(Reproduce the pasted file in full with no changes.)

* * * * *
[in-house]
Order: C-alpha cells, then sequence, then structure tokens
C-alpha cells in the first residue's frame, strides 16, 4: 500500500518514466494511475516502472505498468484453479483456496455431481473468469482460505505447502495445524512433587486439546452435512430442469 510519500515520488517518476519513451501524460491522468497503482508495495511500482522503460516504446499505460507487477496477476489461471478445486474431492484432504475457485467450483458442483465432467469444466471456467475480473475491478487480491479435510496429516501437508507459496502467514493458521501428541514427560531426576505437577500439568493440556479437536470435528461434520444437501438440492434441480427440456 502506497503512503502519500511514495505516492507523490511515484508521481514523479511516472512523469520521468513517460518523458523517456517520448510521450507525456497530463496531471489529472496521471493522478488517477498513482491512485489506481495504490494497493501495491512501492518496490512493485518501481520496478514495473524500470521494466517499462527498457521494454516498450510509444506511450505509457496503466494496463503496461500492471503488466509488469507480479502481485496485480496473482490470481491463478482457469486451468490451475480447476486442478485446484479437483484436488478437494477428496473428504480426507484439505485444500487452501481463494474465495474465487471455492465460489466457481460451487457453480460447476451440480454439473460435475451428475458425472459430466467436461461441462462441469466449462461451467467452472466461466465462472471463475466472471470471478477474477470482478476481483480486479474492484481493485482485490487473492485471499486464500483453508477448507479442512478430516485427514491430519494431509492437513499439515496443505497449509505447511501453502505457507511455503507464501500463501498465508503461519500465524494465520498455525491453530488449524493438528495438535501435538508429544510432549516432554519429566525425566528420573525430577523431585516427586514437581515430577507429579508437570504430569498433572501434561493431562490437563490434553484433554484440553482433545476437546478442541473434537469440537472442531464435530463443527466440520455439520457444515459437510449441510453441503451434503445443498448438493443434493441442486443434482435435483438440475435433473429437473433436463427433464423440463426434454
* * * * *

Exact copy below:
[in-house]
Order: C-alpha cells, then sequence, then structure tokens
C-alpha cells in the first residue's frame, strides 16, 4: 500500500518514466494511475516502472505498468484453479483456496455431481473468469482460505505447502495445524512433587486439546452435512430442469 510519500515520488517518476519513451501524460491522468497503482508495495511500482522503460516504446499505460507487477496477476489461471478445486474431492484432504475457485467450483458442483465432467469444466471456467475480473475491478487480491479435510496429516501437508507459496502467514493458521501428541514427560531426576505437577500439568493440556479437536470435528461434520444437501438440492434441480427440456 502506497503512503502519500511514495505516492507523490511515484508521481514523479511516472512523469520521468513517460518523458523517456517520448510521450507525456497530463496531471489529472496521471493522478488517477498513482491512485489506481495504490494497493501495491512501492518496490512493485518501481520496478514495473524500470521494466517499462527498457521494454516498450510509444506511450505509457496503466494496463503496461500492471503488466509488469507480479502481485496485480496473482490470481491463478482457469486451468490451475480447476486442478485446484479437483484436488478437494477428496473428504480426507484439505485444500487452501481463494474465495474465487471455492465460489466457481460451487457453480460447476451440480454439473460435475451428475458425472459430466467436461461441462462441469466449462461451467467452472466461466465462472471463475466472471470471478477474477470482478476481483480486479474492484481493485482485490487473492485471499486464500483453508477448507479442512478430516485427514491430519494431509492437513499439515496443505497449509505447511501453502505457507511455503507464501500463501498465508503461519500465524494465520498455525491453530488449524493438528495438535501435538508429544510432549516432554519429566525425566528420573525430577523431585516427586514437581515430577507429579508437570504430569498433572501434561493431562490437563490434553484433554484440553482433545476437546478442541473434537469440537472442531464435530463443527466440520455439520457444515459437510449441510453441503451434503445443498448438493443434493441442486443434482435435483438440475435433473429437473433436463427433464423440463426434454